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I think you are possibly looking at too little truck or too much trailer here. Your loaded trailer will be something closer to 9000# and once you get the truck loaded with supplies, people and hitch, your towing capacity will be closer to 9100#. With these numbers, you will be near your limits and you need to get the rig weighed and watch the weights.

A 9000# trailer should have a hitch weight of 900# to 1350#. Your maximum payload of 1495# does not include a hitch assembly, cargo or passengers. So again you will be close to the limits and need to watch the weight.

As for a hitch, the Reese Dual Cam HP is an excellent hitch for the money. When set up properly it works very well.

Just from personal experience, I would not pull a 31' trailer with a 1/2 ton truck. Power is only part of the equation for successful towing. You need a truck that is large enough to handle the trailer not the other way around.

I think it will prove to be a tiring rig to drive for long trips or in the hills. The Tundra is a great truck, just keep it inside the tow limits.

You will also need a good brake controller. The Prodigy works, but is not the best. I suggest a MaxBrake unit.

Ken
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Old 05-09-2010, 01:20 PM   #4
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Quote:
Originally Posted by 450Donn View Post
Since you say you have done all the research and calculations then you surely know that "dry" weight numbers are totally useless. But since you insist that you will be OK with this combo, (BTW I totally disagree) then forget all other hitches and get a Hensley Arrow or similar type of hitch assembly.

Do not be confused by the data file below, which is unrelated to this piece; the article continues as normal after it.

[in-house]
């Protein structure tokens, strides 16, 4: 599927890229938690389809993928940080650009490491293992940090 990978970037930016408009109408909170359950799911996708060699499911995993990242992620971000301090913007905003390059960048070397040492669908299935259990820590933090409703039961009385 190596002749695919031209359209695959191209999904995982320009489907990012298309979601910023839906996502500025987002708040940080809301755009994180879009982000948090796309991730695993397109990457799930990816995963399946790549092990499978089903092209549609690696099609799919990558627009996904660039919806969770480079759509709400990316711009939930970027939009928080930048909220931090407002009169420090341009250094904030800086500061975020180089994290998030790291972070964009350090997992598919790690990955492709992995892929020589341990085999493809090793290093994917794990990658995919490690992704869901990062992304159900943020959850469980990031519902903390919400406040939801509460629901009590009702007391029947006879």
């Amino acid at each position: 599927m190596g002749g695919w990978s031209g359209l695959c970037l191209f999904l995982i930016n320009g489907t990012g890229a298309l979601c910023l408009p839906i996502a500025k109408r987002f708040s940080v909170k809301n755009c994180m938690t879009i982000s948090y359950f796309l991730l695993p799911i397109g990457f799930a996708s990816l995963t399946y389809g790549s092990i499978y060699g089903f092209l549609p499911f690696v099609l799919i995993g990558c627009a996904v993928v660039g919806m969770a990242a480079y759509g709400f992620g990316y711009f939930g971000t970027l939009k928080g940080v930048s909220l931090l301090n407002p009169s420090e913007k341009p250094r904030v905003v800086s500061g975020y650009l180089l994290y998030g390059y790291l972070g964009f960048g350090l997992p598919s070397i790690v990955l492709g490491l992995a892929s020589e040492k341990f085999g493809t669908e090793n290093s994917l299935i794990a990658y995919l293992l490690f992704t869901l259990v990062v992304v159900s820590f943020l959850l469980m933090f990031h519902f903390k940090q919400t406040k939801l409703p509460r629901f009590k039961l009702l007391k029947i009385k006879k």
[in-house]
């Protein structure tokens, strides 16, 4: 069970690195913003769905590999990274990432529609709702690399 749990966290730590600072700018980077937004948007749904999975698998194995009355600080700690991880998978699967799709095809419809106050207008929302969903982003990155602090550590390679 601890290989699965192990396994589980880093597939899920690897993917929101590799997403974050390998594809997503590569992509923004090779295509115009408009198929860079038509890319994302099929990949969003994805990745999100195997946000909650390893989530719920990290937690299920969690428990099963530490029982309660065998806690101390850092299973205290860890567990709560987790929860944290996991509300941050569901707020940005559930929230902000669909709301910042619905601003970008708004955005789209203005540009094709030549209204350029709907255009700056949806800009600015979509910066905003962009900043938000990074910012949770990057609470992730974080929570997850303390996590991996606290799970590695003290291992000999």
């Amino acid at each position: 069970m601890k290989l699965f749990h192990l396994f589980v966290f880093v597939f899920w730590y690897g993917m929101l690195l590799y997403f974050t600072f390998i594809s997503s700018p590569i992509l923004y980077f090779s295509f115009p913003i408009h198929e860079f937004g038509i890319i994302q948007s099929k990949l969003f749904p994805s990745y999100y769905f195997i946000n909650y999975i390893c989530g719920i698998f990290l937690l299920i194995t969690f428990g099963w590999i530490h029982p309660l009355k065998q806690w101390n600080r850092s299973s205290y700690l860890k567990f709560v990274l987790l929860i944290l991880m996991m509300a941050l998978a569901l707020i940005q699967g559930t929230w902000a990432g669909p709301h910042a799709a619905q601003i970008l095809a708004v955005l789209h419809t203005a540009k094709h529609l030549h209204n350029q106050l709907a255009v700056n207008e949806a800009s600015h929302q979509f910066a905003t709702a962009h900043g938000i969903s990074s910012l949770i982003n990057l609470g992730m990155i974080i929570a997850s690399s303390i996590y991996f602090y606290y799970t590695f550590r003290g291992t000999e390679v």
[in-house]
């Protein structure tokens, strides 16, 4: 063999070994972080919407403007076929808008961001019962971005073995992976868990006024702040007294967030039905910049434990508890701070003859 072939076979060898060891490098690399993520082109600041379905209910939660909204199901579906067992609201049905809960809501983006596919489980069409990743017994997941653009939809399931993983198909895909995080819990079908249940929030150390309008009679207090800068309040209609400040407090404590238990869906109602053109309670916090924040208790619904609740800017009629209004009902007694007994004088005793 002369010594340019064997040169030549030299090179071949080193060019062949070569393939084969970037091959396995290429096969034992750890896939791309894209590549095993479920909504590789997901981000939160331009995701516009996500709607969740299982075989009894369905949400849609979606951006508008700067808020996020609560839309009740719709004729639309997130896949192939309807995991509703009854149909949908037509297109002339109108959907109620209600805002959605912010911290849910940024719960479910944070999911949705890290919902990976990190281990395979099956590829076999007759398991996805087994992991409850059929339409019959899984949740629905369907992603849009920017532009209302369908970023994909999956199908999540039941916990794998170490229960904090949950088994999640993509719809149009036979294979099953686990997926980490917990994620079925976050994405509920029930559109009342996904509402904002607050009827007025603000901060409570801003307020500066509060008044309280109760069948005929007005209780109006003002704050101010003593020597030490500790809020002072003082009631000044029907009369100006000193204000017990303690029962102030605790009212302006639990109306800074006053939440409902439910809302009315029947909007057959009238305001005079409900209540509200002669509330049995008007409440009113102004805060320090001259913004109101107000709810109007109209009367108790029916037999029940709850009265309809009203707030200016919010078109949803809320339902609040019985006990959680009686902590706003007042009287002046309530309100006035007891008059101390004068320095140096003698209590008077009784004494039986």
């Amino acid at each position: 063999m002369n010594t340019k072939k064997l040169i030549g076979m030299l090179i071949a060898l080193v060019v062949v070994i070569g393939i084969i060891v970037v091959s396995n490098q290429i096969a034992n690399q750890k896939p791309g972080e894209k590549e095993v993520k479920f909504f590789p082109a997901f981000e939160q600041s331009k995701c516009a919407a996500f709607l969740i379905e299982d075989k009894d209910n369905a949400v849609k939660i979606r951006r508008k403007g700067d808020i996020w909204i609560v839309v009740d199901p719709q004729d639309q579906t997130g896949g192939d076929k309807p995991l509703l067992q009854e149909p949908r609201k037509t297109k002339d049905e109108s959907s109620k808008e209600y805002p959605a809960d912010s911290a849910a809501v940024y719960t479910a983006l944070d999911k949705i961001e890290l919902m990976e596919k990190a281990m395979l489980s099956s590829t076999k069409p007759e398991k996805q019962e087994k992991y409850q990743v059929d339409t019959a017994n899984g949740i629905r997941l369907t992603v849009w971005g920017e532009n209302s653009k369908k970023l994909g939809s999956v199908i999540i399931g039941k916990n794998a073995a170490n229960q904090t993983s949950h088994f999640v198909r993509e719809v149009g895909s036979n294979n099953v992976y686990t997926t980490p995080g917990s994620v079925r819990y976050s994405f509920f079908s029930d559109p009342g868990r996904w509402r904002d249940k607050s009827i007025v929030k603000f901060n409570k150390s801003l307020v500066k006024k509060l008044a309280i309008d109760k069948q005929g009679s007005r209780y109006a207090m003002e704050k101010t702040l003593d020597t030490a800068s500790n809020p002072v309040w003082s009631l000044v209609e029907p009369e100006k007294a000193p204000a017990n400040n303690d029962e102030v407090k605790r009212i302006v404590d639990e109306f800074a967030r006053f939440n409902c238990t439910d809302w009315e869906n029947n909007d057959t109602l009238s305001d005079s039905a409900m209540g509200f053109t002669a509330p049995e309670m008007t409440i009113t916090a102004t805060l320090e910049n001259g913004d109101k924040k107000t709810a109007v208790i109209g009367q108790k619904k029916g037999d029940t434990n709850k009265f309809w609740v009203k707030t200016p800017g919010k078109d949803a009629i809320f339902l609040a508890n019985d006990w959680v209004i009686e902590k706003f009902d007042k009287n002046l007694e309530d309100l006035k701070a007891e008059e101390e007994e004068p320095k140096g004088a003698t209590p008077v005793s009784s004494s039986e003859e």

I know the dry weight is not a useful number. I planed a loaded weight somewhere between 9000 to 9500. I also calculated myself, my wife, and my kids, the tongue weight, and a little of our crap in the payload. I'm know I'm towards the upper end on both towing and payload, but I'm still below max. I have seen this tuck pull almost this exact trailer on numerous occasions. I'm only going about 250 miles and the trailer will be in the same place for a least the next 6 to 7 months. If in that short journey the trailer totally overwhelms the truck then I will consider upgrading to a 3/4 or 1 ton truck. I just don't like any of my options when it comes to that size truck.

Have you used the Hensley Arrow? I was looking for personal experience with the product recommendation. At the least, someone who has seen the product used.
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Old 05-09-2010, 01:39 PM   #5
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Quote:
Originally Posted by TXiceman View Post